352 "value -> string" mappings, these enumerations map
353 "[ start_value ... end_value ] -> string", which map inclusive ranges of
354 values to strings. An enumeration from the C language can be represented in
355 this format by having the same start_value and end_value for each element, which
356 is in fact a range of size 1. This single-value range is supported without
357 repeating the start and end values with the value = string declaration.
358
359 enum name : integer_type {
360 somestring = start_value1 ... end_value1,
361 "other string" = start_value2 ... end_value2,
362 yet_another_string, /* will be assigned to end_value2 + 1 */
363 "some other string" = value,
364 ...
365 };
366
367 If the values are omitted, the enumeration starts at 0 and increment of 1 for
368 each entry. An entry with omitted value that follows a range entry takes
369 as value the end_value of the previous range + 1:
370
371 enum name : unsigned int {
372 ZERO,
373 ONE,
374 TWO,
375 TEN = 10,
376 ELEVEN,
377 };
378
379 Overlapping ranges within a single enumeration are implementation defined.
380
381 A nameless enumeration can be declared as a field type or as part of a typedef:
382
383 enum : integer_type {
384 ...
385 }
386
387 Enumerations omitting the container type ": integer_type" use the "int"
388 type (for compatibility with C99). The "int" type must be previously
389 declared. E.g.:
390
391 typealias integer { size = 32; align = 32; signed = true; } := int;
392
393 enum {
394 ...
395 }
396
397
398 4.2 Compound types
399
400 Compound are aggregation of type declarations. Compound types include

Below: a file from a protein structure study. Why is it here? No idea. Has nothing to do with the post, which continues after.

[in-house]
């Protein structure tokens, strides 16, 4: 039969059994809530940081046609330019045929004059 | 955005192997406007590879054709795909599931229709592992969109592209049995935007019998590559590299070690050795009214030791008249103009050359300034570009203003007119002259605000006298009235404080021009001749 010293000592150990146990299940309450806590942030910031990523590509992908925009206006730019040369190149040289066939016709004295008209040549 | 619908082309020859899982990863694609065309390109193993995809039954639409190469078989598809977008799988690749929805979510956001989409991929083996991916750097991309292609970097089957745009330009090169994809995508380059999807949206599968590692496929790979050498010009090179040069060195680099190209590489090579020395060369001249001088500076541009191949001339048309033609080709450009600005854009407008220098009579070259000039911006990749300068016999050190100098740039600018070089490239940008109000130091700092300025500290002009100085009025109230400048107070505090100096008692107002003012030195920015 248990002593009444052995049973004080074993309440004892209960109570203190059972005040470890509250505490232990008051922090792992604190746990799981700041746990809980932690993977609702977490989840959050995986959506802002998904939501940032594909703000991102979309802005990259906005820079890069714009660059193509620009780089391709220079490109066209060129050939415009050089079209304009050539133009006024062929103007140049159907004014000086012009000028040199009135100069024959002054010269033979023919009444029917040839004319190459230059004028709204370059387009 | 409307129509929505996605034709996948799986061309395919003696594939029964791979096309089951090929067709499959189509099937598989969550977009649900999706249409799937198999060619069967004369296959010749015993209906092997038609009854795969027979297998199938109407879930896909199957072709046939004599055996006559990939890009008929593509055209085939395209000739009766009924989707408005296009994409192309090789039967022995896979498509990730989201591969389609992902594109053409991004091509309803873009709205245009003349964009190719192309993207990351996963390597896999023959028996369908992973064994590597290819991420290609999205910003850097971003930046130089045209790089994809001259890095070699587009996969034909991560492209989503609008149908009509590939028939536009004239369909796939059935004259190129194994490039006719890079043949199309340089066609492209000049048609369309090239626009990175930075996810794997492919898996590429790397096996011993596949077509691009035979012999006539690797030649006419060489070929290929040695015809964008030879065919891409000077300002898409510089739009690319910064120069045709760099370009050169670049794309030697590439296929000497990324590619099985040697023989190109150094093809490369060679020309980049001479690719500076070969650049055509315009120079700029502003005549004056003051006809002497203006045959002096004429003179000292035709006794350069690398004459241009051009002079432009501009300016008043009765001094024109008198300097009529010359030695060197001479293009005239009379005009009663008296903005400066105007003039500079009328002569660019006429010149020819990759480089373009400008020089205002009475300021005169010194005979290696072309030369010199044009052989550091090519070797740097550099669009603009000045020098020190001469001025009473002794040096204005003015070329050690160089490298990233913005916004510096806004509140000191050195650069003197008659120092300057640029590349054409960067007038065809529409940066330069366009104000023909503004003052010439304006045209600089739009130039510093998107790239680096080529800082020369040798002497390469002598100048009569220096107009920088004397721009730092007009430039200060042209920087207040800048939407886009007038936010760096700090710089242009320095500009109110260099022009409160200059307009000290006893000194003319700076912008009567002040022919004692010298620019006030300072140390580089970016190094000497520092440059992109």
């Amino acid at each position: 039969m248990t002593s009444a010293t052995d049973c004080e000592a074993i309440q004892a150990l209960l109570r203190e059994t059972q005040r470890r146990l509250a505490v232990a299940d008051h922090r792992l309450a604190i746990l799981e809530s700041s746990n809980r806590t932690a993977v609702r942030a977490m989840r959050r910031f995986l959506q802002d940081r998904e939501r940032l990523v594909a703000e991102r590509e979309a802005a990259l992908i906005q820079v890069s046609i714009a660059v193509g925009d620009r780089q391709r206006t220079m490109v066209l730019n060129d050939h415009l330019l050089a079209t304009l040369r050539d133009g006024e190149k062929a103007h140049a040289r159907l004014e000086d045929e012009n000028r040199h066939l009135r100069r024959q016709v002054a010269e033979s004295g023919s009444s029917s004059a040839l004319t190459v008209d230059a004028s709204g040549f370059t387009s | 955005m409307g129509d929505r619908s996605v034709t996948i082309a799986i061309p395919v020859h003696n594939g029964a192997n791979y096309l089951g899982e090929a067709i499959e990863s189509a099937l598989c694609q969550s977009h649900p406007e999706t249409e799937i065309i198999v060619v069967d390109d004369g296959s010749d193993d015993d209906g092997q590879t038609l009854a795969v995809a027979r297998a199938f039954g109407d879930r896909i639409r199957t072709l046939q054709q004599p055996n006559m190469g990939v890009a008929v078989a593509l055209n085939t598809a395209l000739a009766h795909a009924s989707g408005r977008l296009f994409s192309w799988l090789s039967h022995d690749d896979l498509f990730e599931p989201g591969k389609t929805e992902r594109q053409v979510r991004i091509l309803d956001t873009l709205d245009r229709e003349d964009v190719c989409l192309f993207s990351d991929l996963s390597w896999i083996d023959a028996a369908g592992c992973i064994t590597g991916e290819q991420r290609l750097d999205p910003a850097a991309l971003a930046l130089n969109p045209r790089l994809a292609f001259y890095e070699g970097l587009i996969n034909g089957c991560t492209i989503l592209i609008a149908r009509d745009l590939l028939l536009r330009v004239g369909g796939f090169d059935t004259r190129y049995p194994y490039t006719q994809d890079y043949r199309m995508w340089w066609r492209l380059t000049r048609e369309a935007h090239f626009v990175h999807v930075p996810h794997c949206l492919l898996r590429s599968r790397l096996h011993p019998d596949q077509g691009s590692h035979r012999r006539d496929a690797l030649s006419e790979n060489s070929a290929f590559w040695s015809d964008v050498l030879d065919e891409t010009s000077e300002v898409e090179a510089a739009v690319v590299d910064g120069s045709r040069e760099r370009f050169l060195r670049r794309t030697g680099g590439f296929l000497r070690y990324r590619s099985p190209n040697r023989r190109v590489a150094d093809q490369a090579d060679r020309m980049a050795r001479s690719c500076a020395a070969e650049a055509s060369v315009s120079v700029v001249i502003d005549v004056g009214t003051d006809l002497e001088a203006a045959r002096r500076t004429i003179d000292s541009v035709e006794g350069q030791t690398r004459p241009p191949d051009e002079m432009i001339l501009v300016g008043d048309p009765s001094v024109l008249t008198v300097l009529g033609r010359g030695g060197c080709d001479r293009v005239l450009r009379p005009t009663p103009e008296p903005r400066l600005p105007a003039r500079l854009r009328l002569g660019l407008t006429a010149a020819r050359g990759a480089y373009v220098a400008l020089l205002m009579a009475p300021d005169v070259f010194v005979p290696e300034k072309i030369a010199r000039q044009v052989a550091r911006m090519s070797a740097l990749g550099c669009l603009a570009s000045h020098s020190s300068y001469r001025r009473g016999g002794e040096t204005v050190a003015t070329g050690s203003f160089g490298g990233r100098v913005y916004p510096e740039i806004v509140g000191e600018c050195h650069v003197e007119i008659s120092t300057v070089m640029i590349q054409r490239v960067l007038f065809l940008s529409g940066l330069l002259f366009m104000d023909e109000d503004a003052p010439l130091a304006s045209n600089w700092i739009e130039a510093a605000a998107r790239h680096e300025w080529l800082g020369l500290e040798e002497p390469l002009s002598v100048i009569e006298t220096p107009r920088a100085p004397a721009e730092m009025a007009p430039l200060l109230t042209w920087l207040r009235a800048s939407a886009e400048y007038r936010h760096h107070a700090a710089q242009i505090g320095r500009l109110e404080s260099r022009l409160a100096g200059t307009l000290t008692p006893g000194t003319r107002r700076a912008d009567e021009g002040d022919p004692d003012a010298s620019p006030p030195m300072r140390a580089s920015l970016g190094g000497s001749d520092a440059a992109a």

401 structures, variant, arrays, sequences, and strings.
402
403 4.2.1 Structures
404
405 Structures are aligned on the largest alignment required by basic types
406 contained within the structure. (This follows the ISO/C standard for structures)
407
408 TSDL meta-data representation of a named structure:
409
410 struct name {
411 field_type field_name;
412 field_type field_name;
413 ...
414 };
415
416 Example:
417
418 struct example {
419 integer { /* Nameless type */
420 size = 16;
421 signed = true;
422 align = 16;
423 } first_field_name;
424 uint64_t second_field_name; /* Named type declared in the meta-data */
425 };
426
427 The fields are placed in a sequence next to each other. They each
428 possess a field name, which is a unique identifier within the structure.
429 The identifier is not allowed to use any reserved keyword
430 (see Section C.1.2). Replacing reserved keywords with
431 underscore-prefixed field names is recommended. Fields starting with an
432 underscore should have their leading underscore removed by the CTF trace
433 readers.
434